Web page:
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Will the next estimating mistake be the last?

“How do you check an estimate spreadsheet for errors?”

A good question! I have heard it said that;

About 90% of spreadsheet templates used in construction contain errors; and
An equally high percentage of spreadsheet users are 95 percent confident that their templates do not contain errors.
How scary is that?

Some reasons for not using generic spreadsheet software include the following:

You may seriously underestimate a project due to an overlooked, forgotten, or not properly quantified item.
The “time drain” in building an estimate from scratch, one item at a time is significant, and the need to maintain a number of Excel templates with up-to-date pricing and estimate details for specific types of projects is even more time intensive.
When deleting an individual item from within your generic spreadsheet, you run the risk of an associated formula being lost or worse, no longer calculating properly.
Too many steps or complex processes are involved for slicing and dicing, analyzing, and reporting on your estimate.
Fearing that you were “low bidder” on a job due to miscalculations or worse yet, a missed item.
Answering “Break-Out” questions and requests in the overall bid can be difficult or impossible.
Lack of consistency and historical analysis
A spreadsheet cost estimate template system is not suitable for multi-user environments. By that I mean it needs updated/modified and maintained by one person. If not the risk of errors are increased dramatically.
Time, Money, and Functionality

One advantage of using a generic spreadsheet for your cost estimates is the fact that they’re easy to use and intuitive. Unfortunately, simplicity often times comes hand in hand with limited capabilities.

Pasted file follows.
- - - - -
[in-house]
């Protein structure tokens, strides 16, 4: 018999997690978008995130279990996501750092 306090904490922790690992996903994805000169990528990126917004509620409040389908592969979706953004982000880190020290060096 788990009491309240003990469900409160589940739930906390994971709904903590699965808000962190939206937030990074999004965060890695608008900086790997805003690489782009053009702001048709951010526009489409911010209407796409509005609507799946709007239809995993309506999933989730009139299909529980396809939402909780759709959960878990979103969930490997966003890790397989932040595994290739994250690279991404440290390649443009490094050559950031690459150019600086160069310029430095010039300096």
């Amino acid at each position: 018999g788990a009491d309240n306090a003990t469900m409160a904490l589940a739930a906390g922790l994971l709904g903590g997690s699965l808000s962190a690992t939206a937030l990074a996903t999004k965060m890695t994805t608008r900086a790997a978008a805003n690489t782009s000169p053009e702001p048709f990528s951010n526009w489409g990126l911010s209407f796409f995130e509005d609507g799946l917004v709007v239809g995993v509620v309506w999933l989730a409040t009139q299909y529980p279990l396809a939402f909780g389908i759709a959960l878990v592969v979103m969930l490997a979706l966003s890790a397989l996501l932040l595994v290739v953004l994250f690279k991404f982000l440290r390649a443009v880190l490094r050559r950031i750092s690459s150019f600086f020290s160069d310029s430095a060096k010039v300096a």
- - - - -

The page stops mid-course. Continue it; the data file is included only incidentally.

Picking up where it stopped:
Most construction-specific solutions provide more growth capacity and sophistication but are perceived as difficult to use. Some of these solutions, however, offer the best of both worlds: an easy to use spreadsheet interface backed by a powerful database for added flexibility and integration with other applications.

A recognizable spreadsheet user interface (UI) means an instant comfort level and a shorter learning curve. And with some systems, the UI can be easily customized for each user and/or use, then easily recalled with only a few simple mouse-clicks.

One of the problems of using a generic spreadsheet for construction estimating is the fact that you have to type each line item in manually, unless of course you’ve created a number of standard templates to use for specific project types. Unfortunately, this approach only multiplies the risks of potential data entry errors, omissions, transposed numbers, and outdated pricing. When using a construction-specific estimating solution, you simply populate your spreadsheet by pulling items or groups of items directly from your database. The database not only stores the items and assemblies but pricing, productivity factors, formulas, and more.

Database power